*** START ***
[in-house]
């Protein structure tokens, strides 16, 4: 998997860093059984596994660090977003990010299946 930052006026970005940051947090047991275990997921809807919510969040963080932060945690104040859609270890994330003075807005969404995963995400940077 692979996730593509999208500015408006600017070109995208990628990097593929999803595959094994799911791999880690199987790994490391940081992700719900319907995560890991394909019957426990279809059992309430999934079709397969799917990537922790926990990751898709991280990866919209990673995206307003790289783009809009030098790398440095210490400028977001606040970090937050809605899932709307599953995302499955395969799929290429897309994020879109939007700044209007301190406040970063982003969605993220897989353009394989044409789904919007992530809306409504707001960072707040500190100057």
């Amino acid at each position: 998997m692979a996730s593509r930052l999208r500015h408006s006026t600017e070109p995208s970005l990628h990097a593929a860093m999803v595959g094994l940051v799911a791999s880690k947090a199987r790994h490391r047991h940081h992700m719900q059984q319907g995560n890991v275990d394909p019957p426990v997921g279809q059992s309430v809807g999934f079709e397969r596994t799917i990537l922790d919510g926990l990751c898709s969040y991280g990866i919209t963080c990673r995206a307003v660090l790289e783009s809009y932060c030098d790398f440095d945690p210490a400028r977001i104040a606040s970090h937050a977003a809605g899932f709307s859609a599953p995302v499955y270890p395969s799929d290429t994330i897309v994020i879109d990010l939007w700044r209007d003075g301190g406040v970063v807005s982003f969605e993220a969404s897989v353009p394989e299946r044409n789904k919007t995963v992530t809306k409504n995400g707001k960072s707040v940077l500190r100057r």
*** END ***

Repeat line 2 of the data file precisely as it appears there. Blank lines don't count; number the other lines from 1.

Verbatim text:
């Protein structure tokens, strides 16, 4: 998997860093059984596994660090977003990010299946 930052006026970005940051947090047991275990997921809807919510969040963080932060945690104040859609270890994330003075807005969404995963995400940077 692979996730593509999208500015408006600017070109995208990628990097593929999803595959094994799911791999880690199987790994490391940081992700719900319907995560890991394909019957426990279809059992309430999934079709397969799917990537922790926990990751898709991280990866919209990673995206307003790289783009809009030098790398440095210490400028977001606040970090937050809605899932709307599953995302499955395969799929290429897309994020879109939007700044209007301190406040970063982003969605993220897989353009394989044409789904919007992530809306409504707001960072707040500190100057």